Institut für klassische Philologie

The Cave Before Plato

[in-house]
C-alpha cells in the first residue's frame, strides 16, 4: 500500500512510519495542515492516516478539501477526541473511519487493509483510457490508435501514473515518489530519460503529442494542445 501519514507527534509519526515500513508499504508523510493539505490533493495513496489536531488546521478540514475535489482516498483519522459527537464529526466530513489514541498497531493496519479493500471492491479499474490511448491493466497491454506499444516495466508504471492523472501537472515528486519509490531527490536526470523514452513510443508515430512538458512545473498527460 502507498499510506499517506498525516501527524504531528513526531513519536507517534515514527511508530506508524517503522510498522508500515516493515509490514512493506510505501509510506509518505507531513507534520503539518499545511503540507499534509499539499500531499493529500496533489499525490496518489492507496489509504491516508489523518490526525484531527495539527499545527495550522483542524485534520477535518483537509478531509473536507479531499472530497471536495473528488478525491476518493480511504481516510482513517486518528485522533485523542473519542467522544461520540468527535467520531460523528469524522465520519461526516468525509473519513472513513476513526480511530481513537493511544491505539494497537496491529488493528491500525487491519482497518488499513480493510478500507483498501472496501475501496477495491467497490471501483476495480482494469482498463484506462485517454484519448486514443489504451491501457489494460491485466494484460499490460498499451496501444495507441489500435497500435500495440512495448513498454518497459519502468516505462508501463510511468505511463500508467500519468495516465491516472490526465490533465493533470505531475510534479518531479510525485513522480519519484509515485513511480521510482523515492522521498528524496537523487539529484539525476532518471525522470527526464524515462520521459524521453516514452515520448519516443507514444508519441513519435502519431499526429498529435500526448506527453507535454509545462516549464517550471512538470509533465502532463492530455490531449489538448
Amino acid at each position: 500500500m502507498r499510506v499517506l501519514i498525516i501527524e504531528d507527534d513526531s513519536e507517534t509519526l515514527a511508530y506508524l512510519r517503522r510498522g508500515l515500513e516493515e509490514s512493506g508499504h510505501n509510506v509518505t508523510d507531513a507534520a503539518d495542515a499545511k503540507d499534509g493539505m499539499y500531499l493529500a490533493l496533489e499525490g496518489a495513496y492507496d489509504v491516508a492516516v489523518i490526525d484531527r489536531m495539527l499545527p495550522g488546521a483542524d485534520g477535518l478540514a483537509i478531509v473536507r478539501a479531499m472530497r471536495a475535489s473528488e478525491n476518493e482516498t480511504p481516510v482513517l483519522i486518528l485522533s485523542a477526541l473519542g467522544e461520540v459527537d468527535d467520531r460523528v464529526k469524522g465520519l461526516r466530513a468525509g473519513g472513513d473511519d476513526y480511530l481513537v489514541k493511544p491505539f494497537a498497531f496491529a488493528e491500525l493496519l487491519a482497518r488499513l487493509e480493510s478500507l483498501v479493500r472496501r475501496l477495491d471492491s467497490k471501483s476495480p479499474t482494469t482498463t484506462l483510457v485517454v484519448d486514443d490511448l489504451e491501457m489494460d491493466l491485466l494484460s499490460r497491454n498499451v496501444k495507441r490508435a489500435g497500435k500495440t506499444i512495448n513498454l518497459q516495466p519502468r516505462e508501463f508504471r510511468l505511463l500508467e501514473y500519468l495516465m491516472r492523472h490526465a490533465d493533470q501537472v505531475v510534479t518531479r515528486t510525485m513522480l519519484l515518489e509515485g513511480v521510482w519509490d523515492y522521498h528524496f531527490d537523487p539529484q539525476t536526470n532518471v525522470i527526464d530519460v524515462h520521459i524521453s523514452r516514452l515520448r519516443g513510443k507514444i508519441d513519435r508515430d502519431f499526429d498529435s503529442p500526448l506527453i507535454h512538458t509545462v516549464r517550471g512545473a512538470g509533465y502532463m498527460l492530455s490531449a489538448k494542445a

This study is an investigation into the Cave as a cosmic image. Much like Plato’s myths, I contend, the Cave was not his invention, but his repurposing of an established cosmic-eschatological scheme. After situating the Cave within the Republic, I will suggest that we can, following later ancient Platonist authors such as Plotinus and Proclus, see that the Cave is in agreement with other Platonic myths in positing different cosmic habitats for souls. To say that is not to deny the allegorical value of the image: Plato’s depiction of a prisoner’s ascent from a life in a dark underground dwelling to a bright surface level is clearly meant to be coordinated somehow with intellectual progress in this life. But the kata to dunaton formula provides a distinguo that shows how the Cave does not only have an allegorical application. In particular, the precedent of the New Empedocles establishes that there was a Cave before Plato. Plato plays on –but also correlates– two different scopes for the image: current, embodied life and the soul’s cosmic career over several incarnations.